To register for the seminar go to https://www.eventbrite.com/e/esrc-lfi-seminar-4-policy-and-practice-of-learning-from-incidents-tickets-14626619613

To join the LFI seminars community and to be kept up to date about the forthcoming events sign up at lfiseminars.ning.com


New EI Guidance on ensuring control room operator (CRO) competence

January 13, 2015

Control room operators (CROs) perform a critical role in running normal operations, infrequent activities such as process shut downs, and handling abnormal events and emergencies. Ensuring a sufficient number of competent CROs are available on site is a key element of safety, and can contribute positively to productivity.

This new publication from the EI provides specific guidance on how to assure competence of CROs, particularly how to define competence standards, select training and development methods, assess CROs and maintain their competence once in post.

Challenges

The first challenge to training new CROs is in achieving an adequate pool of candidates from which to select CROs.  As CROs are often selected from field operators, this has a major implication; the recruitment of field operators should foresee the subsequent requirement for CROs.  This guide therefore advises that at least some field operators are recruited based on their potential to be CROs. Methods of assessing underpinning skills are cited in the guide to help identify potential CROs amongst current or candidate field operators.

The second challenge is that training someone to become a CRO is a long process involving the identification of the tasks a CRO needs to undertake, the competencies required, and how to best train and assess those competencies (e.g. using classroom or on-the-job training).  Given that people do not become established CROs overnight, an incremental approach to competence development is needed, progressing from beginners to established and then to advanced CROs. Guidance is provided on the formulation of an incremental approach to development, combining taught and structured on the job learning.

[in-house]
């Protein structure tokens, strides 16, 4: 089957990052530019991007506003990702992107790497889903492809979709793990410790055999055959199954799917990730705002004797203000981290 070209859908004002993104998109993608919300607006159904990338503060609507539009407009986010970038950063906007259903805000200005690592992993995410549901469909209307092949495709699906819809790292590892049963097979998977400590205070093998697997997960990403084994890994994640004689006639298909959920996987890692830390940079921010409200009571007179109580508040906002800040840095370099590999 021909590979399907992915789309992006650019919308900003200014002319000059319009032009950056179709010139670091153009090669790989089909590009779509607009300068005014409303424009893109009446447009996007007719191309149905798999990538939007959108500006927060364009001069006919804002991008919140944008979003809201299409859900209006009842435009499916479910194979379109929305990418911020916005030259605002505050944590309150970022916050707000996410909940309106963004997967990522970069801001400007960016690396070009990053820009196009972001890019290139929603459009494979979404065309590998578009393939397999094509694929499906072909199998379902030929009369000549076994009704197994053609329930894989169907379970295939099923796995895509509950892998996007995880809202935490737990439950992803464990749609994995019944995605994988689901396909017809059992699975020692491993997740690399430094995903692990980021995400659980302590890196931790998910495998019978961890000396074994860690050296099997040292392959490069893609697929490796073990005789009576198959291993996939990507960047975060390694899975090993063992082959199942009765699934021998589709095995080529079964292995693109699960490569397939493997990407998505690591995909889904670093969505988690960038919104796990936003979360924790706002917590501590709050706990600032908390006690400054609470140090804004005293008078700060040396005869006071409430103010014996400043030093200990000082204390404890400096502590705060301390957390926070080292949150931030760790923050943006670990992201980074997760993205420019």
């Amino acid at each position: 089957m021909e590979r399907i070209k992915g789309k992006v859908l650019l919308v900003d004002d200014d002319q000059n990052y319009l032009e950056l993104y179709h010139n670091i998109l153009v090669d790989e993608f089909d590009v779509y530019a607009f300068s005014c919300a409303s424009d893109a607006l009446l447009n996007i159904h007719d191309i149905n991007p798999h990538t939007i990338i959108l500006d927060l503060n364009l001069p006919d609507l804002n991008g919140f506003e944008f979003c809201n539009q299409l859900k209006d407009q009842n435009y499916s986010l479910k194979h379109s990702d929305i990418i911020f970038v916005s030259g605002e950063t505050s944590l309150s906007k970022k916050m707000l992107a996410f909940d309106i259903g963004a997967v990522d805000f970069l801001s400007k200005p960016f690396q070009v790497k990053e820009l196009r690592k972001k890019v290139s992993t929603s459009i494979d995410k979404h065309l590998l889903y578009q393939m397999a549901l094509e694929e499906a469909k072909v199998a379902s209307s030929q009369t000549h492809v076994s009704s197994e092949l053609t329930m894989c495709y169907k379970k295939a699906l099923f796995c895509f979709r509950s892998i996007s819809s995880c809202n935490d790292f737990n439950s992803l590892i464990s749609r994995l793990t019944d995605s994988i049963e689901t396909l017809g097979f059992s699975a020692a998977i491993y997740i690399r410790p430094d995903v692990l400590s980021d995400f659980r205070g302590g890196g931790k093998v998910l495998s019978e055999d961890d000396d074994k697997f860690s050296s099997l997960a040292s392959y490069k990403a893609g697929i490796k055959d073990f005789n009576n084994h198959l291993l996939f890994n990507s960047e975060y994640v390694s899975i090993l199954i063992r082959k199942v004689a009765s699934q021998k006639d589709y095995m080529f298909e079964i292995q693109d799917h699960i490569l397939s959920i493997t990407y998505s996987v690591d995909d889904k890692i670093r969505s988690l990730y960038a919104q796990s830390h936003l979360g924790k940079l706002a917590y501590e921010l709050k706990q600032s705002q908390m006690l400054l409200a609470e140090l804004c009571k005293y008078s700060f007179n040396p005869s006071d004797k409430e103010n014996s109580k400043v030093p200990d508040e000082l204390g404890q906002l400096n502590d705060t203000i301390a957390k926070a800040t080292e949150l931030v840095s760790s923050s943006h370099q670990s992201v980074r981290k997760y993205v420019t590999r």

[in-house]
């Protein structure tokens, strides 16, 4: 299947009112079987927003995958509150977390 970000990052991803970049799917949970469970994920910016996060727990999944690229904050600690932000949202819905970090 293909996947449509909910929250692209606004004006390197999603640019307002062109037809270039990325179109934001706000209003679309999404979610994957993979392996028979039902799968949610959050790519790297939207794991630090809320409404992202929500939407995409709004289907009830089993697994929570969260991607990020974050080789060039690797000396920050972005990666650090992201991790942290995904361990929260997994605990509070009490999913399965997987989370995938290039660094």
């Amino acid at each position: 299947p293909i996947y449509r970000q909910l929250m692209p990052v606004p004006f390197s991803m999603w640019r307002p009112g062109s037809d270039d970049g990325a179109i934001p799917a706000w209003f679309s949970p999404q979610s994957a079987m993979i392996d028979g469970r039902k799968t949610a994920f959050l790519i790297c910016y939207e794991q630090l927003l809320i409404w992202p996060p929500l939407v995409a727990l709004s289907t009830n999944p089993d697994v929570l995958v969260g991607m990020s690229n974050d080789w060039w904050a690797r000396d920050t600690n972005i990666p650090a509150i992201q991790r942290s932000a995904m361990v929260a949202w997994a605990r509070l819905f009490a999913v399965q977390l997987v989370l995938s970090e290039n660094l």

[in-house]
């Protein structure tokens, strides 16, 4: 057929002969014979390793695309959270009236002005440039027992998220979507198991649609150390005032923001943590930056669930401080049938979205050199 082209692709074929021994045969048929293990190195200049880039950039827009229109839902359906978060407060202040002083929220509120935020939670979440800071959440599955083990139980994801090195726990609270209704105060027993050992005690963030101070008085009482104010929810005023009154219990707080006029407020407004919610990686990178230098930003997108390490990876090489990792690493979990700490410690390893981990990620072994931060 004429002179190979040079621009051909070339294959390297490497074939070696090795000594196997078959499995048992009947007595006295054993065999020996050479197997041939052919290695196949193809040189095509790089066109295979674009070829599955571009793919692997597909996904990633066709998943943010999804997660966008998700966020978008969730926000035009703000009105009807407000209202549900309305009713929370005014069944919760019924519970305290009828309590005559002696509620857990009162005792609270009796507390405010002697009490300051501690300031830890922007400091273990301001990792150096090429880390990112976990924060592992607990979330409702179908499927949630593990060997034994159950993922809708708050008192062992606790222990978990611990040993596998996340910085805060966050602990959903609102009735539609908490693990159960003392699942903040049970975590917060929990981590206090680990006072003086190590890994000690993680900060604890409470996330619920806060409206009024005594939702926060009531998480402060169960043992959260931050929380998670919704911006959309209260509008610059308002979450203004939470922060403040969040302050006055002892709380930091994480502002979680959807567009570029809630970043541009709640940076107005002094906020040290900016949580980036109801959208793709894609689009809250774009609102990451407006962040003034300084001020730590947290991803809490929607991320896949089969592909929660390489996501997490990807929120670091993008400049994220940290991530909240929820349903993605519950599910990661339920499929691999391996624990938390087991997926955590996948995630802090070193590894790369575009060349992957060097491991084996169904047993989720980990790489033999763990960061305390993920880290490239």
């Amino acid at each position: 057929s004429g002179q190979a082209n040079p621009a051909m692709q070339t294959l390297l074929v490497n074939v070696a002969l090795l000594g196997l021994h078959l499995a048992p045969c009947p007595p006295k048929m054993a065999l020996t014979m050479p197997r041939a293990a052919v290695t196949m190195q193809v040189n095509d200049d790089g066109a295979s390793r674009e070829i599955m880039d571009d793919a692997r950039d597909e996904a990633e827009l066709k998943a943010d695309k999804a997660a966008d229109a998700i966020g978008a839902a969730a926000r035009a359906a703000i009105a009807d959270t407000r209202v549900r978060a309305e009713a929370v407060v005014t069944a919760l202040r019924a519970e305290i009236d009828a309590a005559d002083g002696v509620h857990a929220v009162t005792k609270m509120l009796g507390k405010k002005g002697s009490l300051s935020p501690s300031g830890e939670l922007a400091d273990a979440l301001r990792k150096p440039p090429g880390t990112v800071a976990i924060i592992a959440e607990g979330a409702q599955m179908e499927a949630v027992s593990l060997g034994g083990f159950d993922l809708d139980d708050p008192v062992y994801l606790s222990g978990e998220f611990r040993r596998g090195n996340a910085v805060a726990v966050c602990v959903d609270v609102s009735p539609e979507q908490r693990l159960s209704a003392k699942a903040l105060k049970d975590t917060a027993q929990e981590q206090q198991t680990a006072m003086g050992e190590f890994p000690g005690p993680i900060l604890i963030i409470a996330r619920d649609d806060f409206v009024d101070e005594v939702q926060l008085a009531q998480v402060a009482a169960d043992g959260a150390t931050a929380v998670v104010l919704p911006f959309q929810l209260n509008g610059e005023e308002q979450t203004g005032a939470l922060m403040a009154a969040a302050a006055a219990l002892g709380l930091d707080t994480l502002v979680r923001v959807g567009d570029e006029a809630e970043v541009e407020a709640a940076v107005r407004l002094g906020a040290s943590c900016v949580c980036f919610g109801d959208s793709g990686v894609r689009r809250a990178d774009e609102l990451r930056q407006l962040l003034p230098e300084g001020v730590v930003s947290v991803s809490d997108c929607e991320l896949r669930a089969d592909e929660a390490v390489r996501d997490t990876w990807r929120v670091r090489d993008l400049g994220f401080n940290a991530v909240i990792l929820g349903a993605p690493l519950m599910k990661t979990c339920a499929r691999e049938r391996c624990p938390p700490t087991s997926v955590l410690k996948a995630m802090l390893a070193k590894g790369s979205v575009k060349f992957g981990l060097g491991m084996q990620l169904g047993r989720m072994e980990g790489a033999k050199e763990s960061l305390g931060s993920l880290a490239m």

As the training of CROs is an expensive undertaking, the third challenge is retaining CROs once they are in post.  There are many aspects of retaining people. This guide firstly focuses on providing CROs with a structured route for advancement, providing people with the scope for further development once they are in post. Learning and further qualification opportunities may be provided and CROs encouraged and enabled to make use of these opportunities. In addition, creating a positive working environment through practical procedures, ergonomic equipment, supportive supervision and change management all contribute to staff retention as well as help reduce operator error.

The guidance is consistent with common models of competence management, but offers guidance that is specific to CROs.  This guide presents a full lifecycle view of CROs, from the creation of a pool of candidates to advancement of their competence when in post.  Extensive annexes provide practical tools, such as checklists for assessing the organisation’s arrangements for managing CRO competence, job aids for identifying CRO competencies, as well as example CRO competencies (and methods for training and assessment of those competencies) for routine, infrequent, abnormal and emergency operations.

This publication will be of interest for those who have a responsibility for ensuring the competence of CROs, including managers and supervisors of CROs and relevant members of human resources, talent management and learning and development teams.

How to access this publication

Guidance on ensuring control room operator (CRO) competence (1st edition, December 2014), available as a free download, or priced hard-copy publication.  After following the link, sign in to the energypublishing.org website to download.